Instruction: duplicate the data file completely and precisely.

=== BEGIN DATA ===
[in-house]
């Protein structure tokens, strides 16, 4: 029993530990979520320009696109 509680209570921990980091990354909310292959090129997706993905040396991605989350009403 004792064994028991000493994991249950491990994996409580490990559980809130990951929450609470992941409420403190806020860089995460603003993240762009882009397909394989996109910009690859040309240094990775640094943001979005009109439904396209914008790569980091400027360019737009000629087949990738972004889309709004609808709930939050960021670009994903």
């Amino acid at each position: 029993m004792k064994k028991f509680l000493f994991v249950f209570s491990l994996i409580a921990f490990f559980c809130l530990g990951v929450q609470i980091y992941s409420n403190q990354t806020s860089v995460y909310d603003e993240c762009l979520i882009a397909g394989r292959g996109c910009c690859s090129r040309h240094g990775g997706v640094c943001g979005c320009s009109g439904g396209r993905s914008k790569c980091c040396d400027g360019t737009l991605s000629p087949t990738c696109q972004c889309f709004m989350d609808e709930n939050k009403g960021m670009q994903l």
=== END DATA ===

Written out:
[in-house]
């Protein structure tokens, strides 16, 4: 029993530990979520320009696109 509680209570921990980091990354909310292959090129997706993905040396991605989350009403 004792064994028991000493994991249950491990994996409580490990559980809130990951929450609470992941409420403190806020860089995460603003993240762009882009397909394989996109910009690859040309240094990775640094943001979005009109439904396209914008790569980091400027360019737009000629087949990738972004889309709004609808709930939050960021670009994903």
């Amino acid at each position: 029993m004792k064994k028991f509680l000493f994991v249950f209570s491990l994996i409580a921990f490990f559980c809130l530990g990951v929450q609470i980091y992941s409420n403190q990354t806020s860089v995460y909310d603003e993240c762009l979520i882009a397909g394989r292959g996109c910009c690859s090129r040309h240094g990775g997706v640094c943001g979005c320009s009109g439904g396209r993905s914008k790569c980091c040396d400027g360019t737009l991605s000629p087949t990738c696109q972004c889309f709004m989350d609808e709930n939050k009403g960021m670009q994903l």